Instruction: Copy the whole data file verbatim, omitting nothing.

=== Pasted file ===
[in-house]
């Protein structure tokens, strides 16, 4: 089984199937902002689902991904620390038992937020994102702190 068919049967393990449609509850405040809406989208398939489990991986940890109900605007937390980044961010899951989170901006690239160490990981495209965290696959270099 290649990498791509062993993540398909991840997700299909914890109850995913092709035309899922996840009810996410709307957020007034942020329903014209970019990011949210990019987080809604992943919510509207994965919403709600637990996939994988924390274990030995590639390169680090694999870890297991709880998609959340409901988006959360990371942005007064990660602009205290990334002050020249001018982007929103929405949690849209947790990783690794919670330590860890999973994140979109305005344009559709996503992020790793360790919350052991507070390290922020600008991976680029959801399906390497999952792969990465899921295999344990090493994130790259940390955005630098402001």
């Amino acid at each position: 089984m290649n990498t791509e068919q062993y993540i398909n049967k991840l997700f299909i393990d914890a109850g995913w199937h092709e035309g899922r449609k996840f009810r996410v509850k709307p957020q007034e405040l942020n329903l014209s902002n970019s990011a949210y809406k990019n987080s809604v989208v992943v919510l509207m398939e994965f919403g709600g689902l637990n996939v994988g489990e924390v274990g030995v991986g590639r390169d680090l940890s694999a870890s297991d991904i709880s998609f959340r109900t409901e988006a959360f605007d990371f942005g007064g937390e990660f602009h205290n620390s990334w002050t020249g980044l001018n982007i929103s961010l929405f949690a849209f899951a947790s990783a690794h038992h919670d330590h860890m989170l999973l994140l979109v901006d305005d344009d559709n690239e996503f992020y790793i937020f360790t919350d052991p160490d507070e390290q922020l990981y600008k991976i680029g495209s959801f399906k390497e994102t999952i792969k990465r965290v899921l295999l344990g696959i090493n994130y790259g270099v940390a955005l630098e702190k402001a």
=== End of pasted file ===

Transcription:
[in-house]
């Protein structure tokens, strides 16, 4: 089984199937902002689902991904620390038992937020994102702190 068919049967393990449609509850405040809406989208398939489990991986940890109900605007937390980044961010899951989170901006690239160490990981495209965290696959270099 290649990498791509062993993540398909991840997700299909914890109850995913092709035309899922996840009810996410709307957020007034942020329903014209970019990011949210990019987080809604992943919510509207994965919403709600637990996939994988924390274990030995590639390169680090694999870890297991709880998609959340409901988006959360990371942005007064990660602009205290990334002050020249001018982007929103929405949690849209947790990783690794919670330590860890999973994140979109305005344009559709996503992020790793360790919350052991507070390290922020600008991976680029959801399906390497999952792969990465899921295999344990090493994130790259940390955005630098402001």
């Amino acid at each position: 089984m290649n990498t791509e068919q062993y993540i398909n049967k991840l997700f299909i393990d914890a109850g995913w199937h092709e035309g899922r449609k996840f009810r996410v509850k709307p957020q007034e405040l942020n329903l014209s902002n970019s990011a949210y809406k990019n987080s809604v989208v992943v919510l509207m398939e994965f919403g709600g689902l637990n996939v994988g489990e924390v274990g030995v991986g590639r390169d680090l940890s694999a870890s297991d991904i709880s998609f959340r109900t409901e988006a959360f605007d990371f942005g007064g937390e990660f602009h205290n620390s990334w002050t020249g980044l001018n982007i929103s961010l929405f949690a849209f899951a947790s990783a690794h038992h919670d330590h860890m989170l999973l994140l979109v901006d305005d344009d559709n690239e996503f992020y790793i937020f360790t919350d052991p160490d507070e390290q922020l990981y600008k991976i680029g495209s959801f399906k390497e994102t999952i792969k990465r965290v899921l295999l344990g696959i090493n994130y790259g270099v940390a955005l630098e702190k402001a």